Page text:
Prairie Sun. This is a brand new cultivar (Brookland x Goodland) just released by the University of Saskatchewan in the spring of 1999. The best description I can think of is that Prairie Sun is a “Goodland” that matures about a month earlier (Prairie Sun matures late August for me), and is also much hardier and more productive than Goodland. This cultivar has produced full crops in Saskatchewan after winters as cold as -54°F! It is a large apple with a small core, has a yellow/green background with a red blush on the sunny side, and is good for fresh eating and OUTSTANDING for pies. Its main selling paints are extreme hardiness coupled with tremendous productivity even after exceedingly harsh winter conditions. The licensed propagator is Jim Boughen of Boughen’s Nursery, in Nipiwin, Saskatchewan (phone 306-862-3343). I understand Jim has one year whips of Prairie Sun on Siberian Crab rootstock ready for sale this spring of 2000. If you can get a tree or two of Prairie Sun, well, just do it. You won’t be disappointed.
Zestar (was Zesta), from the University of Minnesota, a new release. This apple fruited for the first time during the 99 season in my backyard in the city, which is warmer by at least 5°F in terms of winter temperatures than my orchard site. It is fully hardy to -40°F, but I can’t comment on any colder temperatures as it hasn’t fruited at my orchard yet. This apple is OUTSTANDING in terms of fresh taste. Its a medium sized apple, pleasant light red in color, and ripe early September. It is available from a select few nurseries in Minnesota, and you might try calling the U of Minnesota directly for licensed propagators if you can’t find a source.
Honeycrisp, from the University of Minnesota. Honey crisp fruited for me for the first time in my backyard on 4th leaf M26 rootstock this fall. It was ripe Oct. 7 (this was a late year for apple maturity) and was AMAZINGLY GOOD! It is important to note it has yet to fruit at my significantly colder (outside the city) orchard site, and may well be too late in maturity to grow successfully in Alaska. The apple does take frosts easily down to about 24°F without damage, so if you think you can get away without temperatures much lower than this until late September or early October, then Honeycrisp is definitely worth experimenting with. It has survived -40°F for me in the city without damage. My experience is that both Zestar and Honeycrisp are hardier and significantly better tasting than either State Fair or Sweet 16, two other relatively recent Minnesota introductions.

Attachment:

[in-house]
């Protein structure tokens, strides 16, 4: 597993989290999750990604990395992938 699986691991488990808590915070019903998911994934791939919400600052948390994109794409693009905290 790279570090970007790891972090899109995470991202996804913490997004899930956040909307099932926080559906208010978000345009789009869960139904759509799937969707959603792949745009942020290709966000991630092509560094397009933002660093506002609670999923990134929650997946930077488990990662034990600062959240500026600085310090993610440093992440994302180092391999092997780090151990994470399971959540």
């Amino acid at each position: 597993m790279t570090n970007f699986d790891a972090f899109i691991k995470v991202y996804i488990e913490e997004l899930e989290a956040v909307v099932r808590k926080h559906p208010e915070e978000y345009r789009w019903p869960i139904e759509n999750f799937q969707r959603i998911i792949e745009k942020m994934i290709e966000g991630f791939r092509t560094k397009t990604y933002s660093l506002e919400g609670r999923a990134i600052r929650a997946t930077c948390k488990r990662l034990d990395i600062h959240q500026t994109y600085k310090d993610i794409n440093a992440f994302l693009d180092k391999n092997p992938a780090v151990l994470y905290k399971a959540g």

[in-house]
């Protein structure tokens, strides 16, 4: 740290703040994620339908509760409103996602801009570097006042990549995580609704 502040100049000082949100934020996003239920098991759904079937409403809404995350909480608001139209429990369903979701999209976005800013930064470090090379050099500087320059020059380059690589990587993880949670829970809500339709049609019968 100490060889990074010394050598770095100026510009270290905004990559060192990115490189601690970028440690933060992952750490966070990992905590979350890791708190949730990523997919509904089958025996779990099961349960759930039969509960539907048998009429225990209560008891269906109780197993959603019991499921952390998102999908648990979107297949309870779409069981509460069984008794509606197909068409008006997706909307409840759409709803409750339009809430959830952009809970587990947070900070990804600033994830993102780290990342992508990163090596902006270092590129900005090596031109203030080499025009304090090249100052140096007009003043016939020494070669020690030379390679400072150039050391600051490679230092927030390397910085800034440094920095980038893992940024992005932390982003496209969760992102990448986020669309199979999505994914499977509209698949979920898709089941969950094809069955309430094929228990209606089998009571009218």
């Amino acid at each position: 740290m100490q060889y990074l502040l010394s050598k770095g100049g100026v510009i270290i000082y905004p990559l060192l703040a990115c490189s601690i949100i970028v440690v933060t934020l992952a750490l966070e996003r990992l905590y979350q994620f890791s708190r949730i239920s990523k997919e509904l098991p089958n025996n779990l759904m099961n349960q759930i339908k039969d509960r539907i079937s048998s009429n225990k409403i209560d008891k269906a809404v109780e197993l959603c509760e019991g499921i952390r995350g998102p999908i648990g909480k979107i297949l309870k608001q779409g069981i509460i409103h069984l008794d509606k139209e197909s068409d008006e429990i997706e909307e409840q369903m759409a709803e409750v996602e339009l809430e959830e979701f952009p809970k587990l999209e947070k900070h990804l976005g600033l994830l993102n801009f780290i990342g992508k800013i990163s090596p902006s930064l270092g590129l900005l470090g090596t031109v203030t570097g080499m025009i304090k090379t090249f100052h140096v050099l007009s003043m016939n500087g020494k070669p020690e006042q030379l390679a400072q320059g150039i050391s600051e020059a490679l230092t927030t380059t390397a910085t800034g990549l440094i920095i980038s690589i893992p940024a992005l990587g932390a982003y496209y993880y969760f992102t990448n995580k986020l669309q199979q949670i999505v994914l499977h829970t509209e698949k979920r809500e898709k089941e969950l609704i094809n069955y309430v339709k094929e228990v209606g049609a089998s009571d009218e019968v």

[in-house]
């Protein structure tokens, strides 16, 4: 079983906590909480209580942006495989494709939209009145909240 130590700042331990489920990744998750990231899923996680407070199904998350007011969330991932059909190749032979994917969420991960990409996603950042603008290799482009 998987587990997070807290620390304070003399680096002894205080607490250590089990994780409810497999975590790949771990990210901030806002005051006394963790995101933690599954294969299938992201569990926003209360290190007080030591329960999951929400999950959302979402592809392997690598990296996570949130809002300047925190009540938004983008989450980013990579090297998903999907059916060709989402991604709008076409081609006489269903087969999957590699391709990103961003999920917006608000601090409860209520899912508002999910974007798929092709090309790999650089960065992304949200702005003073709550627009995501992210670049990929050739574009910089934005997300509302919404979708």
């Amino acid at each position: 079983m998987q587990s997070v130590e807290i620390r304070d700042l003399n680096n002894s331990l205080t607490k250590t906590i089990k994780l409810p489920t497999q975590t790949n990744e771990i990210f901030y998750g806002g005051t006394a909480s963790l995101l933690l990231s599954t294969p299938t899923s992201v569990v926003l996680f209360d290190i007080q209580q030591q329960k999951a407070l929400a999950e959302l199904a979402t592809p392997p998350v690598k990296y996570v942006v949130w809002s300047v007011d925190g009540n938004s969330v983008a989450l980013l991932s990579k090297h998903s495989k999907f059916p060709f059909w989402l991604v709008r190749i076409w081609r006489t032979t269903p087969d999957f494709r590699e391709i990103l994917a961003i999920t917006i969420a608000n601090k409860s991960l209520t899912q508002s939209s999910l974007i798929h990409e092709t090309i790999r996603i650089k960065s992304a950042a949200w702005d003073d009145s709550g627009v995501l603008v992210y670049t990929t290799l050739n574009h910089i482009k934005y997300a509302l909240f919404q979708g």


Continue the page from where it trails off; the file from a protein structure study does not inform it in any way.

The above four apples are the clear “winners” in terms of fresh taste from my experience. The first two (Simonet 1847 and Prairie Sun) should easily survive and produce well in much of Alaska, while the latter two (Zestar and Honeycrisp) would be for trial only in the better and milder winter areas.
In addition I’d like to offer another ray of hope to Alaskan growers. I have a few other test advanced selections at my orchard, and there are a number of truly outstanding apples “in the pipe” that should be released within 2 to 5 years. My personal favorite is a McIntosh cross (with an ultra hardy prairie apple variety) that to me tasted better than the BEST McIntosh I have ever tasted!!! This test selection has been fully hardy at my orchard so far, but has only just started to fruit for me. I am personally convinced that apples now exist, and will be released within the very next few years, that take -50°F and colder, yet have full commercial capabilities and taste. So if you are a bit discouraged by what we can grow in cold climates so far in terms of apples, my advice is “Hang in there, you ain’t seen nothin yet!” The best by far is truly yet to come.